By Laine Napoli
For The Diamondback
When Camp Kesem canceled its annual in-person fundraising galas due to the coronavirus pandemic, the University of Maryland’s chapter decided that, for the first time ever, it would hold its gala online — shifting its focus from fundraising to bringing the Kesem community together.
Camp Kesem is a national nonprofit that holds an annual week-long sleep-away camp for children impacted by a parent or caregiver’s cancer and provides year-round support to the children and their families.
The gala — typically called Make the Magic, but this year dubbed Stream the Magic — normally includes a cocktail hour, speakers, catering and live entertainment, all serving as a fundraiser for the camp.
Last Friday night, about 1,200 people virtually attended this university’s chapter’s gala, which took place via Zoom and Facebook Live.
“It totally lived up to, … and honestly exceeded, all of our expectations,” said Kelsey Weissburg, a junior psychology major and co-director of this university’s chapter who goes by the name “Giggles” at Kesem activities.
Because the organization supports children affected by a parent or caregiver’s cancer, campers and volunteers go by “Kesem names” to abide by privacy laws that protect confidentiality in health records.
The goals of the event changed when it went virtual, said Alex “Doorbuster” Martinez, a senior American studies major and a co-coordinator of the event. “We’ve taken more of a backseat to getting donations, instead we’re looking to spread the message of Kesem and just get people engaged and involved in our mission.”
Stream the Magic was like nothing Camp Kesem had done before, said Zach Snelling, a Kesem official who works as the senior program director for the Northeast Region.
“Changing times require a little bit of change on our end too,” Snelling said of the nonprofit’s decision to allow chapters to host live virtual events. “But it’s really exciting because it affords us the opportunity to reach more people than an in-person event may have reached.”
The gala is normally adults-only, said Rachel “Twirl” Schrier, a sophomore philosophy major and co-coordinator of the event. But the virtual version meant campers were able to attend, she said.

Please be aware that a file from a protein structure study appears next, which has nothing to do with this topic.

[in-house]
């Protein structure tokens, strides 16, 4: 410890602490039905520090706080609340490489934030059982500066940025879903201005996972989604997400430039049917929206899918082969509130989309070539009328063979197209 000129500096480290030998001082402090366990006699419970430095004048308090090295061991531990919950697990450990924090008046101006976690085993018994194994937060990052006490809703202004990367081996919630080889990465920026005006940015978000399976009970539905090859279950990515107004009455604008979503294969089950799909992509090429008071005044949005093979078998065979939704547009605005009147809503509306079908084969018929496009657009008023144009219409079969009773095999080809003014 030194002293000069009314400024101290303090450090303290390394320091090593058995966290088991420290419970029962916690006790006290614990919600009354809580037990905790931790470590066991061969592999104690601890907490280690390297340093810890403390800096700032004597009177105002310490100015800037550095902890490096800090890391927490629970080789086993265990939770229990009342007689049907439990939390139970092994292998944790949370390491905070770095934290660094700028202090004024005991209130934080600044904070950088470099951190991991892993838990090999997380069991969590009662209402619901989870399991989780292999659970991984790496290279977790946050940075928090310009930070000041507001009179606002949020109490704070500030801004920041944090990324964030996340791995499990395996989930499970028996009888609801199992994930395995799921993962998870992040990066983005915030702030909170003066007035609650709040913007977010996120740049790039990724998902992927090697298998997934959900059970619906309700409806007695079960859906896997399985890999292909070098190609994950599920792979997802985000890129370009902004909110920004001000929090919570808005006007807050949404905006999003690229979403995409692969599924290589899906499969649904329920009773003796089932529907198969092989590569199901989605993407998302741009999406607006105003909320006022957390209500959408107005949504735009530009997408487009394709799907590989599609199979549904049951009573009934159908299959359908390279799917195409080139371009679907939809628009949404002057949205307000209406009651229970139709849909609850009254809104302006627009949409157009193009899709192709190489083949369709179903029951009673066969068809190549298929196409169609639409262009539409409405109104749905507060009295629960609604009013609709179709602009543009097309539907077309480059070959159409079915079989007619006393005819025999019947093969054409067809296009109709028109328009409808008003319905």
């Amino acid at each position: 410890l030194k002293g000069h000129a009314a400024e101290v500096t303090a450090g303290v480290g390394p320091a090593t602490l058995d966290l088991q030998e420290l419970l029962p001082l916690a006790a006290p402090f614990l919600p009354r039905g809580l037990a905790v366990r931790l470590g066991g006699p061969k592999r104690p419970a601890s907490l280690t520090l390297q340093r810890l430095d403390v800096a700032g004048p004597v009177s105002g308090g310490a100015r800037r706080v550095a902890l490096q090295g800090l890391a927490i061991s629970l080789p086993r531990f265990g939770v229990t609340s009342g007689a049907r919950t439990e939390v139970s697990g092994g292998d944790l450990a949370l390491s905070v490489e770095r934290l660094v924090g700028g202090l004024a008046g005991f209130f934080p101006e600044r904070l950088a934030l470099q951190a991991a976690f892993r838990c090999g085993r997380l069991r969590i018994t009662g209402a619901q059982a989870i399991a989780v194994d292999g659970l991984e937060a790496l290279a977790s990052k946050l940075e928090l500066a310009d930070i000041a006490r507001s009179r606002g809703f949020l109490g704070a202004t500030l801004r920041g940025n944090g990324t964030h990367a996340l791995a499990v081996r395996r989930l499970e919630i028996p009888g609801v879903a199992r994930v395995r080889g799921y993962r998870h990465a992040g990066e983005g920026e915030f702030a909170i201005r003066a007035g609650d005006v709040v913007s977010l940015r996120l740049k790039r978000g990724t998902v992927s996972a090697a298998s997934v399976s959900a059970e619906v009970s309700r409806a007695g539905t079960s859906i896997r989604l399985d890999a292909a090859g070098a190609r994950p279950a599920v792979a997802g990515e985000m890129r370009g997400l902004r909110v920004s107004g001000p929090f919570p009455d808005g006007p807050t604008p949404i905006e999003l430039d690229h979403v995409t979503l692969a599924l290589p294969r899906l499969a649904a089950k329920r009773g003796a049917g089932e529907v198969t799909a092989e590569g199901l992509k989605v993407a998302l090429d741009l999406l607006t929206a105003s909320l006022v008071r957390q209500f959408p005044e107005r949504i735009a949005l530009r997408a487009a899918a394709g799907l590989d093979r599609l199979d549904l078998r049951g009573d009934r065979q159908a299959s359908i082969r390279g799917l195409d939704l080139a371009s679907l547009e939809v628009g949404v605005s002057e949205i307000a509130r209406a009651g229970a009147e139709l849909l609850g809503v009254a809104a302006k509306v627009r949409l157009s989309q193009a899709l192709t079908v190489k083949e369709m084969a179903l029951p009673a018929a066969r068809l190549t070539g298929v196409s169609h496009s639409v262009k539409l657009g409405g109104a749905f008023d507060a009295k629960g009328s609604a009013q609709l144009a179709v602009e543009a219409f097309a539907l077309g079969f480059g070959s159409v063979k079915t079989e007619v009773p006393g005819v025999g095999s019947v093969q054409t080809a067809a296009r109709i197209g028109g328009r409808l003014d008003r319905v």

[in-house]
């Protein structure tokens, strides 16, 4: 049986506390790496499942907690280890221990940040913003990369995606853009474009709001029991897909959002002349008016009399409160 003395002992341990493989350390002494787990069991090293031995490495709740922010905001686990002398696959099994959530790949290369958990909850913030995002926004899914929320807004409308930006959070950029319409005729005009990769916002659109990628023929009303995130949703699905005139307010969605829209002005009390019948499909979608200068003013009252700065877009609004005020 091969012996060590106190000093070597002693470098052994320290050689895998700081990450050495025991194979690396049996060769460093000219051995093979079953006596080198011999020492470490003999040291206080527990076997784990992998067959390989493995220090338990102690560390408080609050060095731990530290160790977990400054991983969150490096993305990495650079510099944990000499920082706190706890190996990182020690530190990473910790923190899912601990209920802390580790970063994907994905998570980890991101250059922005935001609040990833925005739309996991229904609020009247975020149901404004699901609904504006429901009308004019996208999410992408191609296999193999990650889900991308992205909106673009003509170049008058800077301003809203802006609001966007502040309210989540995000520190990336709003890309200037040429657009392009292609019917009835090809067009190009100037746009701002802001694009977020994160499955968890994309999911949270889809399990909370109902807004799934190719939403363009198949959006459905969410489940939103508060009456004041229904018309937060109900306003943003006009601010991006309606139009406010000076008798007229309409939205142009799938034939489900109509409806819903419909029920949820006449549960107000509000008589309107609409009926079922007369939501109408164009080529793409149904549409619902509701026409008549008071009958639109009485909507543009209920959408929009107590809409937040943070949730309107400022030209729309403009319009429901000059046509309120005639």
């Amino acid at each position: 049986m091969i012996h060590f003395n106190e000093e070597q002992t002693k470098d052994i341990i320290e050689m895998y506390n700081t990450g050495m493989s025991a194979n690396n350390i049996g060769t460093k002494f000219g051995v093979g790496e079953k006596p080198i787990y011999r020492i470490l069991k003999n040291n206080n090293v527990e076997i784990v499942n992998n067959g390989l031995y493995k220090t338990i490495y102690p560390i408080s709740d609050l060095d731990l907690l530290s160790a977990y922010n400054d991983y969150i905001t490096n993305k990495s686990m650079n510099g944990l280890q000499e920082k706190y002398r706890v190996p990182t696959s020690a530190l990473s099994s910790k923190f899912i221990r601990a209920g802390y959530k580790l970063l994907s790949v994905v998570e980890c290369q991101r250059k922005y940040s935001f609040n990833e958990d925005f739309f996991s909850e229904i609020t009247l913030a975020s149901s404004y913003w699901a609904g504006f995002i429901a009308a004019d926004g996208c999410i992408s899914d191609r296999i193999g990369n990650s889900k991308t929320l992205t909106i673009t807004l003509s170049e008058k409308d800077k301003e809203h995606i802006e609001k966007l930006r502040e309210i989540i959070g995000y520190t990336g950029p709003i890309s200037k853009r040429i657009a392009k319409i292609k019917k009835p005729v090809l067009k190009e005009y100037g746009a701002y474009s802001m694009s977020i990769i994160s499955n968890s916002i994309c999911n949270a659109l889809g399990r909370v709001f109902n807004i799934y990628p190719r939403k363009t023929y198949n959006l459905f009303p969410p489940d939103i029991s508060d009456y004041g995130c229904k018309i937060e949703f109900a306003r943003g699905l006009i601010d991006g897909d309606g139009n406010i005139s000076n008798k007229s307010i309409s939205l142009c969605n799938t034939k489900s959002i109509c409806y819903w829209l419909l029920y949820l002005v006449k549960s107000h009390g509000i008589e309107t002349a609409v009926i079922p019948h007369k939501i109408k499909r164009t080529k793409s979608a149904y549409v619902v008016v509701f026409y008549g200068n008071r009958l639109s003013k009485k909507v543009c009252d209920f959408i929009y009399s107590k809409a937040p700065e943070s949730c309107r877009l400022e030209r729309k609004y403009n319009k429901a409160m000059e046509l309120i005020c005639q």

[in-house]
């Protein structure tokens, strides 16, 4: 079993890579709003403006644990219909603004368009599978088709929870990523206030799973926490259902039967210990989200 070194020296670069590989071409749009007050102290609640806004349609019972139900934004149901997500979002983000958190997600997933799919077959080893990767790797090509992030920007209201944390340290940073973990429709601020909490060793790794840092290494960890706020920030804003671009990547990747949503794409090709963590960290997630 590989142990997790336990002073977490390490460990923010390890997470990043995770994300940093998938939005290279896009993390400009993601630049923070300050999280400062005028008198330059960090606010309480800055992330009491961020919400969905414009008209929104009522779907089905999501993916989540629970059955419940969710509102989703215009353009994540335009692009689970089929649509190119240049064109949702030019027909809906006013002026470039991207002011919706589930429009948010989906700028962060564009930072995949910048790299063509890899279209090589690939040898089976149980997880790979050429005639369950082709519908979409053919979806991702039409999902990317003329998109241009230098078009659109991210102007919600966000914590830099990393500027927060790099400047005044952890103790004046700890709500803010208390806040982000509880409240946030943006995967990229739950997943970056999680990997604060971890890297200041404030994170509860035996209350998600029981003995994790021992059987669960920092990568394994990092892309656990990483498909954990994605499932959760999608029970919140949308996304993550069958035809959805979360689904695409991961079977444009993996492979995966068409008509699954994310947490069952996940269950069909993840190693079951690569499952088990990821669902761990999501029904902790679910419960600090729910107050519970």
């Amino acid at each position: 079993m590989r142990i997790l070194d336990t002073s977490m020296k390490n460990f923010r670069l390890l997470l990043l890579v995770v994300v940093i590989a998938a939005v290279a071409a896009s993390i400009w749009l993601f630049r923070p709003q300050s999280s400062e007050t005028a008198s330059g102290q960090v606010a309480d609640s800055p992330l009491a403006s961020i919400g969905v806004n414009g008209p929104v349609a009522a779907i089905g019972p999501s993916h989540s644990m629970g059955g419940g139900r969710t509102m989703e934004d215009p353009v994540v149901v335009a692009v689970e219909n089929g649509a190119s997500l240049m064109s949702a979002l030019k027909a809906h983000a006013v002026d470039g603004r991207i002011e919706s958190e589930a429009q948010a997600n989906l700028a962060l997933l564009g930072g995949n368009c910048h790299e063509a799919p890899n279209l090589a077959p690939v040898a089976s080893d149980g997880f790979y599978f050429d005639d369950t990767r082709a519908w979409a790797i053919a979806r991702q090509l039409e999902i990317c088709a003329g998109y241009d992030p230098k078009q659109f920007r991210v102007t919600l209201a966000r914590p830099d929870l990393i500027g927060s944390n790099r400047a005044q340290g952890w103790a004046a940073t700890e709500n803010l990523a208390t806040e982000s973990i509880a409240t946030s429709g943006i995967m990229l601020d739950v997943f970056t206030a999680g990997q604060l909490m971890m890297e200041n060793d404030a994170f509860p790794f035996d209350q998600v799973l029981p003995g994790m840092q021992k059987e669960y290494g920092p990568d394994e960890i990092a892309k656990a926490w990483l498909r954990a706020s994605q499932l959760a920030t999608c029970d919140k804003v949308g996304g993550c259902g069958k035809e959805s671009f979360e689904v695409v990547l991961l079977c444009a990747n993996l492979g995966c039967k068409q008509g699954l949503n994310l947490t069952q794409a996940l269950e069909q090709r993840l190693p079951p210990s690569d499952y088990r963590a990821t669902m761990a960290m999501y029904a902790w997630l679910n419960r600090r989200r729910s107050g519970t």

Snelling said he was excited to see campers and alumni across different states participate — a way of being together while “maintaining social distancing.”
When the event started, the chat section on Zoom flooded with positive messages.
Throughout the night, the stream included comedy, music, a magic show, interactive games and a group lip sync, as well as speeches from a camper and a camper’s parent.
Although fundraising was not the main focus of the event, according to Weissburg, the chapter has well surpassed their fundraising goal of over $5,000. The final total has yet to be announced, Weissburg said, as fundraising remains open through the end of this week.
The organization is incredibly important to Logan Dechter, another co-director of this university’s chapter whose Kesem name is “French Toast.”
“Kesem has absolutely changed my life,” he said. “I am my best self when I am my Kesem self.”
According to the senior psychology and Spanish major, holding the virtual gala despite the ongoing pandemic upheld the organization’s mission as a whole: to support Camp Kesem kids, “even in the darkest of times.”
There’s a Kesem saying, Dechter said: “No matter where you are … in the world, you can always look up at the same sky and the same stars and the same moon and recognize that there are people who understand your situation and who care about you.”